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One North Carolina apartment complex was responsible for endless asthma attacks. Then the community started 'raising holy hell.'

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One North Carolina apartment complex was responsible for endless asthma attacks. Then the community started 'raising holy hell.'

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In 2017 Josie Williams and the Greensboro Housing Coalition walked through the Cottage Grove neighborhood, pointing out issues t
In 2017 Josie Williams and the Greensboro Housing Coalition walked through the Cottage Grove neighborhood, pointing out issues that can lead to health problems. Williams is now executive director of the group.
Milwaukee Journal Sentinel
Thursday, September 8, 2022

GREENSBORO, NC — Avalon Trace apartments used to represent one of Greensboro's worst asthma hazards. The 176-unit complex accounted for 20% of the asthma-related emergency room visits from the surrounding Cottage Grove neighborhood.

However, the complex’s identity as a health hazard, and its subsequent transformation, stands as a model for addressing health through housing.

The Greensboro Housing Coalition, a nonprofit umbrella organization, worked with health systems and a local university to pinpoint locations like Avalon Trace as asthma hotspots in the city.

In concert with residents and community leaders, the coalition then mounted a public pressure campaign against the complex’s owner and encouraged residents to report their poor housing conditions. Eventually, the owner sold to a new developer who brought the complex up to code, and even gave it a new name: Cottage Gardens.

Although the upgrades at Cottage Gardens are ongoing, emergency department visits have dropped significantly.

Cottage Gardens is the renamed apartment complex formerly known as Avalon Trace. A new owner purchased the complex in 2016 and is in the process of upgrading it.  The Greensboro Housing Coalition, a partnership of governmental, nonprofit and community organizations, banded together to identify one of the worst asthma hotspots in the city, the former Avalon Trace apartments, and used a political and public pressure campaign that ultimately resulted in the apartment complex being sold, remediated and brought up to code. TALIS SHELBOURNE / MILWAUKEE JOURNAL SENTINEL

For Josie Williams, executive director of the Greensboro Housing Coalition, it all started with building trust in the community.

“We’re working with those who have the lived experience,” Williams said. “We don’t move until we have the decision-making of the residents.”

Poor housing, health normalized for residents

The median income in southeast Greensboro’s Cottage Grove neighborhood was a mere $12,500 in 2018, and 80% of residents were renters.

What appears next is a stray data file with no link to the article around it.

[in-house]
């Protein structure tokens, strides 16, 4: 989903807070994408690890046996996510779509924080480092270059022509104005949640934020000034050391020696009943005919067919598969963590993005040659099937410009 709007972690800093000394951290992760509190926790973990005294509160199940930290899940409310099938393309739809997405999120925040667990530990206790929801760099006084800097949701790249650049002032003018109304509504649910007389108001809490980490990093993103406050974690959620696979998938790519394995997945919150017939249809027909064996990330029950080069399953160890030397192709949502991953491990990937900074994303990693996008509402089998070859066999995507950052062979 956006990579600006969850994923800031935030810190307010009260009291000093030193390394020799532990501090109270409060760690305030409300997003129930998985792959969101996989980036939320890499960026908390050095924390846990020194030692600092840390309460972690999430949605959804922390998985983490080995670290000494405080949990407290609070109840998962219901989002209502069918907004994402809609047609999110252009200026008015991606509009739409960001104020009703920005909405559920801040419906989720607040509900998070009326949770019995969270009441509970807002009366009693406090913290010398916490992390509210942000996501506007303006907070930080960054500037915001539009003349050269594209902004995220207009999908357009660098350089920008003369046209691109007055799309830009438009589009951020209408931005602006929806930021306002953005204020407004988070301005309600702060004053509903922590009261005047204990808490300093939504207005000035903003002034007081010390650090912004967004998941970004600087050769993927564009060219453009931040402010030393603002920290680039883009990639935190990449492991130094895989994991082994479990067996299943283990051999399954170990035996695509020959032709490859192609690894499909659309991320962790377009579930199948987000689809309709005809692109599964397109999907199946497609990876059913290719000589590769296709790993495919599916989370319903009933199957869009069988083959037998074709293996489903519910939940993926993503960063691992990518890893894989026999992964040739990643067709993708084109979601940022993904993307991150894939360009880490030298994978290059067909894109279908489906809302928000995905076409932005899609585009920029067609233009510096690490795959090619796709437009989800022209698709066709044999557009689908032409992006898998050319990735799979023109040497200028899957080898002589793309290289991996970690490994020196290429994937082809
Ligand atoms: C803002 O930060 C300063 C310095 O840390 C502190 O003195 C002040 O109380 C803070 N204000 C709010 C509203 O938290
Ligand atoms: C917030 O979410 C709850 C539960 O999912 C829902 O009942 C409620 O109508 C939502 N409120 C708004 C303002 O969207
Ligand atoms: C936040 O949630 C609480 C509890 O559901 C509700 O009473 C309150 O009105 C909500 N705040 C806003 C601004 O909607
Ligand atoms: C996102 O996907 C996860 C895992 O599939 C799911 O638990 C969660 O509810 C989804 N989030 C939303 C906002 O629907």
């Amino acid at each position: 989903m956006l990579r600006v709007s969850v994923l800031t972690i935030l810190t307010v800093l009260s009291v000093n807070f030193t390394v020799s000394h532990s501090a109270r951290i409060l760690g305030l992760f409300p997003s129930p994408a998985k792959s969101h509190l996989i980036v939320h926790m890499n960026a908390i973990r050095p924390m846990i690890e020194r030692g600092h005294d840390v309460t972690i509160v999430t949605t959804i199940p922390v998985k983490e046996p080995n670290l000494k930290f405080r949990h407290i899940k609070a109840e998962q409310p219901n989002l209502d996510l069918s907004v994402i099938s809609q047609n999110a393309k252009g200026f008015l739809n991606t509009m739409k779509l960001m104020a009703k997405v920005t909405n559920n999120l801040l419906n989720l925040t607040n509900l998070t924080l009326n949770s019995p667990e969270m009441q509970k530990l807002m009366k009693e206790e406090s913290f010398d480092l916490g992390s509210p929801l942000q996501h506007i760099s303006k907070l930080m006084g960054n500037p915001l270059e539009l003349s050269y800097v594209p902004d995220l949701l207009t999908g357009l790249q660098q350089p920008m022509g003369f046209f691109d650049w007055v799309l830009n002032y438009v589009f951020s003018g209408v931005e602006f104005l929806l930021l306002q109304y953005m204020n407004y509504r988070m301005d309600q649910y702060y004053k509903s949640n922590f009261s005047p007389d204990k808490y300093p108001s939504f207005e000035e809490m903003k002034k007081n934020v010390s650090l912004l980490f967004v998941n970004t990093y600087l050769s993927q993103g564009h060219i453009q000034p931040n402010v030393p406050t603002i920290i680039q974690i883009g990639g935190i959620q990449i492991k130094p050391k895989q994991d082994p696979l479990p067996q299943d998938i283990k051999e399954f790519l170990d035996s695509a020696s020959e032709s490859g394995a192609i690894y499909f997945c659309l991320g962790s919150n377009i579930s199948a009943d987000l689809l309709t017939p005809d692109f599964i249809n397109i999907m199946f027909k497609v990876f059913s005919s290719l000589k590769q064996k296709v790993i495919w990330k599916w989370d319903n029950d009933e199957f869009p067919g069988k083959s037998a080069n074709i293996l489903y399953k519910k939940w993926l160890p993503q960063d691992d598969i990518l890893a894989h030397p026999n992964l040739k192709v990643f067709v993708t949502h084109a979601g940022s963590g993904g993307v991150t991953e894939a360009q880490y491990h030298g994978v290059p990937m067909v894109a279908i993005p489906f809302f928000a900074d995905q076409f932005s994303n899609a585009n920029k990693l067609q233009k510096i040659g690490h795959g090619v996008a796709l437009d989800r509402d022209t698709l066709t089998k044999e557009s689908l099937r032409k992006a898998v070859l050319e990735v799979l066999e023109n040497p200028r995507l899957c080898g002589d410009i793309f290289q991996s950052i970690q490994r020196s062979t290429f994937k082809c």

Dozens of those residents lived in Avalon Trace.

Although the building had 176 units, only 127 were habitable, as nearly 50 had been overrun with rats, raw sewage, cockroaches and mold.

Stephen Smoot, 69, was a native-born New Yorker who was new to the state when he moved to Avalon Trace in 2015.

After he started living there, he described the apartments as “trash.”

“The place was filthy,” he recalled. “There was carpet everywhere. Place smelled like pretty hell (because) the carpet holds every aroma you put into it. My bathroom had a sink hanging off the wall and all that held it up was a stick. There was black mold around the tub.”

He remembered taking a break from barbecuing one day when he noticed his bedroom window appeared noticeably darker. He went inside to check.

“I pulled those drapes, and the window was covered with flies on the inside,” he said. “There had to be hundreds of them.”

Smoot also began using a breathing machine. He said although he had smoked for several decades, he never had problems breathing until he moved into the apartment.

“If you’re lying here and breathing that (mold), even if you didn’t smoke, you’d probably still need that pump,” he said.

Smoot chose not to move because he had trouble finding a place once he came to Greensboro and after living with other people for several years, he appreciated the privacy.

“Sometimes, you got to take what you can get until you can do better,” he said with a smile. “(Avalon Trace) was heaven for me because it was mine.”

It’s a common sentiment among many residents of substandard housing, said Sel Mpang, a community engagement associate at the coalition.

“One of the things I’ve learned ... is you have to be very sensitive about people’s living situation,” she said. “Because even if that home can be in the worst condition for anyone to live in — and you’re wondering how is this OK? — if you report it to code or get the landlord involved, the house could be condemned. Then where would they go?”

“A lot of people fear losing their only home,” she said.

That’s especially true of families who come to Greensboro from countries such as Haiti, Liberia, Mexico and Vietnam. New to the country and often facing a language barrier, immigrants can be particularly vulnerable to getting stuck in substandard living conditions.

Mpang, a Vietnam refugee who came to Greensboro with her parents when she was 6 years old, experienced that firsthand.

“When we came to America, the homes we lived in, they had mold,” she said. “I didn’t have asthma, but I’m thinking it was a situation where maybe my parents didn’t know mold could cause that.”